This latest phase of the investigation addresses more than 40 e-cigarette products and is part of the agency’s ongoing efforts to combat e-cigarette use among youth. It also comes less than two weeks after the agency conducted a surprise inspection
of e-cigarette maker Juul’s corporate headquarters in San Francisco, seizing thousand of documents, many of which relate to its sales and marketing practices.
“Companies are on notice,” FDA Commissioner Dr. Scott Gottlieb said in a statement
Friday. “The FDA will not allow the proliferation of e-cigarettes or other tobacco products potentially being marketed illegally and outside of the agency’s compliance policy, and we will take swift action when companies are skirting the law.”
Gottlieb called the increasing teen use of e-cigarettes “an epidemic,” adding that teen nicotine use is dangerous to young people’s health and brains.
Federal law prohibits the sale of e-cigarettes to people under the age of 18, but more than 2 million middle and high school students were current users of e-cigarettes in 2017, according to the FDA. The US Centers for Disease Control and Prevention says it’s the most common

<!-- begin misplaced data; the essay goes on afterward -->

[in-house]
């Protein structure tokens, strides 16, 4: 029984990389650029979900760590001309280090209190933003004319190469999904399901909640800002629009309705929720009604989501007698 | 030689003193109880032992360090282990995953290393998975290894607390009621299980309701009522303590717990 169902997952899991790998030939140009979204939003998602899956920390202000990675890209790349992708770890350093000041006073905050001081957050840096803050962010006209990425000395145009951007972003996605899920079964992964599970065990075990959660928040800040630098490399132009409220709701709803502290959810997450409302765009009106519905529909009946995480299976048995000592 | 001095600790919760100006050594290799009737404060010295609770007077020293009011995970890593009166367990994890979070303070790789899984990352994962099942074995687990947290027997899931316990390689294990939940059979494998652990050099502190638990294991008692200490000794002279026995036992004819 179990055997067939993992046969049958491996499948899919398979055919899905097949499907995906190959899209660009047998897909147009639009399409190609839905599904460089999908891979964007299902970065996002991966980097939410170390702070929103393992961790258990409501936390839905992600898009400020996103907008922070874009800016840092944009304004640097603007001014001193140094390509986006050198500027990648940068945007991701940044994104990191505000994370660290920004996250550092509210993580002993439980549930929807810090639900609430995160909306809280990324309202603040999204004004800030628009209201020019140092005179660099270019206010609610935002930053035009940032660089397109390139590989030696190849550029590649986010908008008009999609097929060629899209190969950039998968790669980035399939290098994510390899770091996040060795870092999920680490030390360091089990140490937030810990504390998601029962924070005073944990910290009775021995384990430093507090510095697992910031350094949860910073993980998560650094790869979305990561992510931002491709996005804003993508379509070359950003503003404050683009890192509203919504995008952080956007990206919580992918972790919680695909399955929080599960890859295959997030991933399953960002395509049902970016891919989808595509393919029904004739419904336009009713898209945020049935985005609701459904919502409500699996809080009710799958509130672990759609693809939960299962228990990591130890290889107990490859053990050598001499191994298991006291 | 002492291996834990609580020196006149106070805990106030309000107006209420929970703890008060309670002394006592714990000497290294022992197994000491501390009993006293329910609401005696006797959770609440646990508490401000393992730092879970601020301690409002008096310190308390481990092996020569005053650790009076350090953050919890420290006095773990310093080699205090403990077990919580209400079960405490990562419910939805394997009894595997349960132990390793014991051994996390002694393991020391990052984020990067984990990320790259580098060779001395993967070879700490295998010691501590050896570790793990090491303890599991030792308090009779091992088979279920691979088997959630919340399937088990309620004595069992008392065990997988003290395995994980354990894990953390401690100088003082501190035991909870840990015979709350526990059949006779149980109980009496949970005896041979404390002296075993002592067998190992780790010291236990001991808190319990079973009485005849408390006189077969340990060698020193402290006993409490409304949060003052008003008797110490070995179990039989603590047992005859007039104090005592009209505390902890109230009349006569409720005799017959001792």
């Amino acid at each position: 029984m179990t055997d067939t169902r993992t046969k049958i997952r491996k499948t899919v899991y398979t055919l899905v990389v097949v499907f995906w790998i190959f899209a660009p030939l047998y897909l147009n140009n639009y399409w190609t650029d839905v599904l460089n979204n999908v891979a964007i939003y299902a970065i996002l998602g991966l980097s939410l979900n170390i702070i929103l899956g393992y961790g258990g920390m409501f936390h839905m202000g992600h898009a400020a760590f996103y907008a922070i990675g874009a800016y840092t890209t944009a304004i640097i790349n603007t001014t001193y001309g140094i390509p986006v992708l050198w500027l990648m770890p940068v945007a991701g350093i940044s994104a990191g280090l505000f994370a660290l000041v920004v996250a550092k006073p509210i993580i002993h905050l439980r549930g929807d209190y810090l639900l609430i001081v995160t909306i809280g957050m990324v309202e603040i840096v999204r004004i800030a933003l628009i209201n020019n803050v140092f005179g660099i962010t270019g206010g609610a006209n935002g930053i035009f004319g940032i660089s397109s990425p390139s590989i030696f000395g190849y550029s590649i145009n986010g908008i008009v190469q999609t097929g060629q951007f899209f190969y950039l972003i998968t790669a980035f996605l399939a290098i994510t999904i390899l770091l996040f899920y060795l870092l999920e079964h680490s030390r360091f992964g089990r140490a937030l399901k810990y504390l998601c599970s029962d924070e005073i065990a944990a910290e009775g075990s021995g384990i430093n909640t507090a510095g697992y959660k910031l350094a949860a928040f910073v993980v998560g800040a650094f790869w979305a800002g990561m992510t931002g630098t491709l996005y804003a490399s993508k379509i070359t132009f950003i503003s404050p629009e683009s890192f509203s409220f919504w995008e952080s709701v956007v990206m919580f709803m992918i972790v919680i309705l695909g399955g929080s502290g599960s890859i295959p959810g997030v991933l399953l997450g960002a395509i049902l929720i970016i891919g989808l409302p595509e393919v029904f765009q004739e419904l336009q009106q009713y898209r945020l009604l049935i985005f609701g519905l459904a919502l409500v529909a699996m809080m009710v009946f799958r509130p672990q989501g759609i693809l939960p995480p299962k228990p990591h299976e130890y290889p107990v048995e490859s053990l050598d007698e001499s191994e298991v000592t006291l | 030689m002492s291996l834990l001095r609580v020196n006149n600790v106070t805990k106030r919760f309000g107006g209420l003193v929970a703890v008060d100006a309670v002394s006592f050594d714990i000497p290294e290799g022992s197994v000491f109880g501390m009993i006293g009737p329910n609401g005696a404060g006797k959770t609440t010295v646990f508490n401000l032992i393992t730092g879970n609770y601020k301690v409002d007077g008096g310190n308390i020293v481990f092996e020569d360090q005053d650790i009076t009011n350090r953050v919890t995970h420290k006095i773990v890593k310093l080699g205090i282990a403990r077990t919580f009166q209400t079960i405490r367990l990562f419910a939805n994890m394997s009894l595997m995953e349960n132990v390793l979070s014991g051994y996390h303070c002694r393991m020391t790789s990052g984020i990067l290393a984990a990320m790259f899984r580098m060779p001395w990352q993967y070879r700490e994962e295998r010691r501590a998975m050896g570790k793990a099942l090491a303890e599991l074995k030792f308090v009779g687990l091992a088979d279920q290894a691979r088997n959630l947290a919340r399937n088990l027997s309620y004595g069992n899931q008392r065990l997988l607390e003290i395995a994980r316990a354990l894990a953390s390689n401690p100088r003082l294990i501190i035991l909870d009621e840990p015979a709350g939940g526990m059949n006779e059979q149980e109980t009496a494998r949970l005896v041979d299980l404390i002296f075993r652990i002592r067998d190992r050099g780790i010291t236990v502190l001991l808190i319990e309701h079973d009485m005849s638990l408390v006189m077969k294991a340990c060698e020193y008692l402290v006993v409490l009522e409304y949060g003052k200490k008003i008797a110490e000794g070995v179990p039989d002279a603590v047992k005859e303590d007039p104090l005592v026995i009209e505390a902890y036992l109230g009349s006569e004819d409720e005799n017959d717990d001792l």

nicotine product used by middle and high schoolers.
Also last month, the FDA requested that five major e-cigarette manufacturers, including Juul, explain how they plan to combat the use of their products by minors. The agency said it was looking into steps to eliminate the sale of flavored products and unveiled a public education campaign
The FDA said it’s considering civil and criminal avenues to enforce these regulations, including fines, seizures and injunctions, according to Friday’s announcement.
CNN reached out to some of the companies that received letters for comment but did not immediately receive a response.
“We’re going to address issues related to the access kids have to e-cigarettes, as well as the youth appeal of these products,” Gottlieb said Friday. “We know flavors are one of the principal drivers of the youth appeal of e-cigarettes and we’re looking carefully at this.
“No reasonable person wants to see these products reaching epidemic use among kids,” he said.